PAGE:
Is Providence Cooking the Books Now?
Back in October, Rhode Island’s pension system also got national notice due to a union official, Paul Valletta accusing General Treasurer Raimondo of manufacturing a crisis:
Paul Valletta of the State Association of Firefighters said Raimondo “cooked the books” with actuarial assumptions and conservative market projections that exaggerate the pension system’s problems. He accused her of supporting “draconian” changes to the retirement system to raise her political profile.
“She created this problem and now she’s riding in on a white horse,” Valletta said.
He accused her of creating this problem when she went to the State Retirement Board and successfully got the board to lower the expected rate of return on the pension system from 8.25% to 7.5%. When the rate goes down, the amount of anticipated “free money” from the stock market also goes down, which needs to be replaced by the taxpayers and other cuts.
We know how the state pension discussion ended up, so let’s jump over to Providence. Just one week ago, Providence officials were saying:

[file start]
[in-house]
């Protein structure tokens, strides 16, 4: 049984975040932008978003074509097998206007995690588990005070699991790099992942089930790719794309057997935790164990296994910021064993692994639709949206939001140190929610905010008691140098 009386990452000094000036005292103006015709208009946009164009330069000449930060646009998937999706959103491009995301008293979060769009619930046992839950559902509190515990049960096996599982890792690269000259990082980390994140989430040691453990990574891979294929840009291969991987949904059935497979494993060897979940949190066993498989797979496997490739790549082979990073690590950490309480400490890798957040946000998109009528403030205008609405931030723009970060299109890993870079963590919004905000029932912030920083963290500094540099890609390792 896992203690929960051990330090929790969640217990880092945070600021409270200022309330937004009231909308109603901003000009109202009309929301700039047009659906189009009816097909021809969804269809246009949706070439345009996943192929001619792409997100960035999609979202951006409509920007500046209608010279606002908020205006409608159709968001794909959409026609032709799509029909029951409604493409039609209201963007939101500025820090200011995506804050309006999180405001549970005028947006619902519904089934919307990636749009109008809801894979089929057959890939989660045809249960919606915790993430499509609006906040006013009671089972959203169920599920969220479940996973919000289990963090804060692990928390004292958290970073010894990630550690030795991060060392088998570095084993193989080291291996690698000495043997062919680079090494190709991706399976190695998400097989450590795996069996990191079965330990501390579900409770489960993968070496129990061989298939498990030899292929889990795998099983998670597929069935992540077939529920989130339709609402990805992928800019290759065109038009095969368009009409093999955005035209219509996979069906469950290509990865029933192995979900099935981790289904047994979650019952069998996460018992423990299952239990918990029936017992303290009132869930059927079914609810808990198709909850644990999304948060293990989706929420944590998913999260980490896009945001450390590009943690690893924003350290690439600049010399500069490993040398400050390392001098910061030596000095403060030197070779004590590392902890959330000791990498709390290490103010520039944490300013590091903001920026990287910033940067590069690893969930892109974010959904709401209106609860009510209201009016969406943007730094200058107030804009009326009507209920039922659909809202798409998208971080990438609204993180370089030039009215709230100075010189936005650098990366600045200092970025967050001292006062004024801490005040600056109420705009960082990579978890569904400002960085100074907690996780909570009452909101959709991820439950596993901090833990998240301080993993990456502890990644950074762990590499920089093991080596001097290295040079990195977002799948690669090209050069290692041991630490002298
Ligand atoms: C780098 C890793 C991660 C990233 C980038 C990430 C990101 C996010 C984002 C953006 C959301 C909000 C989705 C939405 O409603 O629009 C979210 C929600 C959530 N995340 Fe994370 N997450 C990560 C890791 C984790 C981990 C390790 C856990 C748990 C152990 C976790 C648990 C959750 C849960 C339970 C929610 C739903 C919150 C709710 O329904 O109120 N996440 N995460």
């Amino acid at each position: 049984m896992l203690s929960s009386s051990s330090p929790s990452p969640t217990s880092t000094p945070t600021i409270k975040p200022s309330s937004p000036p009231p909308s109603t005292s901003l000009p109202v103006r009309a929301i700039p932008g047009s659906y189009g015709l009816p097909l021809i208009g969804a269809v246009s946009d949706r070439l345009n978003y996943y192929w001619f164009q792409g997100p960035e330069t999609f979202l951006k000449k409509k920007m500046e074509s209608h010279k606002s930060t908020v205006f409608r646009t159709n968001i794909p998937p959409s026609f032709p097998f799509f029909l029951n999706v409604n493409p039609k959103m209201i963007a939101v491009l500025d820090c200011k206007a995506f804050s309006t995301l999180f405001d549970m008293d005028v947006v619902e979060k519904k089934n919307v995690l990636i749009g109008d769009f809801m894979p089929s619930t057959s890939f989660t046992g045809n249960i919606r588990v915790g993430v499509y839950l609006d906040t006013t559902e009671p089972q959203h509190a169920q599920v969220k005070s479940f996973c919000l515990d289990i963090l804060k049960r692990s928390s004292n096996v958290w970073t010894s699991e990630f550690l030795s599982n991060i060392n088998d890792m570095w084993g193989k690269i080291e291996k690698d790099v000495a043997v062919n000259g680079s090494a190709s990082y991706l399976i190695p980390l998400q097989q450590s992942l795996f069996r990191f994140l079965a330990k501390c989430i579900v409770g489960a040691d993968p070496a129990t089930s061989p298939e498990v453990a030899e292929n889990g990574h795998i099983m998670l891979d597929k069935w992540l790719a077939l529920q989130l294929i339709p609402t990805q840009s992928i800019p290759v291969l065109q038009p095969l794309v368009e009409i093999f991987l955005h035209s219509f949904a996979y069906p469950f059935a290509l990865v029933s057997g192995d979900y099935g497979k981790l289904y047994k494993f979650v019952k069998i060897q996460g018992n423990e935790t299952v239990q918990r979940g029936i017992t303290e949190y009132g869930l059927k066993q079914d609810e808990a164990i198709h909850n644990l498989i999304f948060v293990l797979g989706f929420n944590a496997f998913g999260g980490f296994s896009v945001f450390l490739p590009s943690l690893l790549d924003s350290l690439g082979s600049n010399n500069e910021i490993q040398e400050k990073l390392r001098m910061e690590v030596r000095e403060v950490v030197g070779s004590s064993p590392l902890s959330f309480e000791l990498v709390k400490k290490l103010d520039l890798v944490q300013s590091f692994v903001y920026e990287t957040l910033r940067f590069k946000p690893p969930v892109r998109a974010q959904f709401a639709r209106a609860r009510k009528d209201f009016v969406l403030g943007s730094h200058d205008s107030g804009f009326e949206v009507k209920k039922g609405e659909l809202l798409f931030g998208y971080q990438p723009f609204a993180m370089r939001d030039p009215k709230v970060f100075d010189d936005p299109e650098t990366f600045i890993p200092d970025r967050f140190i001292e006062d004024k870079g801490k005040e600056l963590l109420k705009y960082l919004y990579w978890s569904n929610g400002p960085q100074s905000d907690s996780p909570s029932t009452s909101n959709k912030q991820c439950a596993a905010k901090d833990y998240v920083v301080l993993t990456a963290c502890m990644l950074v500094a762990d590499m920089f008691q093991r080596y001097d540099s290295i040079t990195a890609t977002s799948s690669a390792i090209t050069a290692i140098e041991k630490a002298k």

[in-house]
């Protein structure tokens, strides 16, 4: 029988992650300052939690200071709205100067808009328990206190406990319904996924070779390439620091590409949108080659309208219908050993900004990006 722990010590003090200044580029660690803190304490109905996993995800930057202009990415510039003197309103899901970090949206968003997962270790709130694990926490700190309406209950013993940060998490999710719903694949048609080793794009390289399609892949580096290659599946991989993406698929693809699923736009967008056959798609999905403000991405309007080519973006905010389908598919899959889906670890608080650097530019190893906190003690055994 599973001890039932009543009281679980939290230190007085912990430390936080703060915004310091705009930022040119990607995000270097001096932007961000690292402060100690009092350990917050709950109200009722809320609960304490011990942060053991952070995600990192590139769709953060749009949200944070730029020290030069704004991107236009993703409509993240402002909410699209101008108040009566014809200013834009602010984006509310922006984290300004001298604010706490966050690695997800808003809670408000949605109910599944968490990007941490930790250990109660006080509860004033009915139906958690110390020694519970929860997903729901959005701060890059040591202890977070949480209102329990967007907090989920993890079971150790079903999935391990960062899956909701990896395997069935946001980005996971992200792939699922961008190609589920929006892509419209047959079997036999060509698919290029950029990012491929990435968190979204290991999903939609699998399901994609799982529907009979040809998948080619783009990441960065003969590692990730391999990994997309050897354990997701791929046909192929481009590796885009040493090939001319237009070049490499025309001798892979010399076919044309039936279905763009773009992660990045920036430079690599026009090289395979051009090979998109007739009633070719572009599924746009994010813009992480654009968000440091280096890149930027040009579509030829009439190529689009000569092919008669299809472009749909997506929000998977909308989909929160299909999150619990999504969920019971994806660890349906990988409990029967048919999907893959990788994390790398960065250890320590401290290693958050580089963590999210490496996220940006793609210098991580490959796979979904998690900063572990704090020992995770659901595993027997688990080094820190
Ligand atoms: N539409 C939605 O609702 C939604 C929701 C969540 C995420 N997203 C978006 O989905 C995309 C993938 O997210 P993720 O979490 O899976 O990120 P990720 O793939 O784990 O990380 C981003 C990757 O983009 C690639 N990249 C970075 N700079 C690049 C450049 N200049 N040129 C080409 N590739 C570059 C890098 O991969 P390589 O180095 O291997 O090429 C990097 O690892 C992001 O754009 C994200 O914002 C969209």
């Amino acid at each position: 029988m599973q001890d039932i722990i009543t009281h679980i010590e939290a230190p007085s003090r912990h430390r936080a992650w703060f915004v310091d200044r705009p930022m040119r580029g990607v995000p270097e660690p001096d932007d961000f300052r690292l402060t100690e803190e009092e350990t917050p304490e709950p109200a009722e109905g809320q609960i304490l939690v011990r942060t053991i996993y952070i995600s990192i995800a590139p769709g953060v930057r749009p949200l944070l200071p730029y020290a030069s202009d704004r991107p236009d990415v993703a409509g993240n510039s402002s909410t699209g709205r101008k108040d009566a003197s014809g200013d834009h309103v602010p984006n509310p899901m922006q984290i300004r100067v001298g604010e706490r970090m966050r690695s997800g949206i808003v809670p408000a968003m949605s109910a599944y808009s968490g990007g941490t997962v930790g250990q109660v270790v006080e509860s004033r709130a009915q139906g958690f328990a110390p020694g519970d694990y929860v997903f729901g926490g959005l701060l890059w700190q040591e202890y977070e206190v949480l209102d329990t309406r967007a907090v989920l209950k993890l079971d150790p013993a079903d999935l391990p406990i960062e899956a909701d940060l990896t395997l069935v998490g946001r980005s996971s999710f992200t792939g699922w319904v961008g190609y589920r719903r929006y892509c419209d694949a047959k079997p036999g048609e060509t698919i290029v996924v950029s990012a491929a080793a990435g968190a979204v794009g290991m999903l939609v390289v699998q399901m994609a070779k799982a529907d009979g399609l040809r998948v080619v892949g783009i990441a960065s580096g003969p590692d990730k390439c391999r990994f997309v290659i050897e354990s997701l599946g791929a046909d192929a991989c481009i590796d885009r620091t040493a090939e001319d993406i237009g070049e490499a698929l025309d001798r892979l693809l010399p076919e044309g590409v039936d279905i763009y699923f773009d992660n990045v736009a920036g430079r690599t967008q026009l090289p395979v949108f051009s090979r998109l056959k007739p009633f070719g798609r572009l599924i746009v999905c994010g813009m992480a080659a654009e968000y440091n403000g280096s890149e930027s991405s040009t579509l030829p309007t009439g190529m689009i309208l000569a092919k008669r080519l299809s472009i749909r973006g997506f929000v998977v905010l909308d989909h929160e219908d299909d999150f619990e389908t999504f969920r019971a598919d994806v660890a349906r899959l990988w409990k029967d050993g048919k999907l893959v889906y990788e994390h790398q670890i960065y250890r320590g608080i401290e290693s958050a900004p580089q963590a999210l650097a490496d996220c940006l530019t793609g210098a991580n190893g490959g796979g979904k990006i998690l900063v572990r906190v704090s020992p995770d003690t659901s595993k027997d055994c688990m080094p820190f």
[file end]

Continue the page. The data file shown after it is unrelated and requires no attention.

The city has defended that 8.5% target, saying it will be able to earn more than the state.
In spite of that defense, Mayor Taveras has been looking at lowering the rate as far back as last summer, and he finally pulled the trigger yesterday, lowering the expected return to 8.25%. This action of course, increased the city’s unfunded liability.
It is interesting to see how Providence expects to outgain the state. From Nesi’s Notes:
Providence invests its pension fund assets more aggressively than the state, according to data provided by Buck. As of Nov. 1, 85% of the city’s pension fund was invested in equities, compared with 64% of the state-run pension fund for municipalities. That exposes the city to more risk but also could win it greater returns.
The city’s fortunes will more rise or fall with the stock market, as it seems the state is in more stable investments like bonds and real estate. As for an explanation on why the city can be more agressive? Maybe the city is younger than the state and has more time until retirement? But seriously, as one who also dabbles in the stock market, I hope the city is right on their bet.
But back to the original point, how long should it take now? 3…2…1…cue Mr. Valletta (or Providence Firefighter Union President Paul Doughty), is Providence now cooking their books too?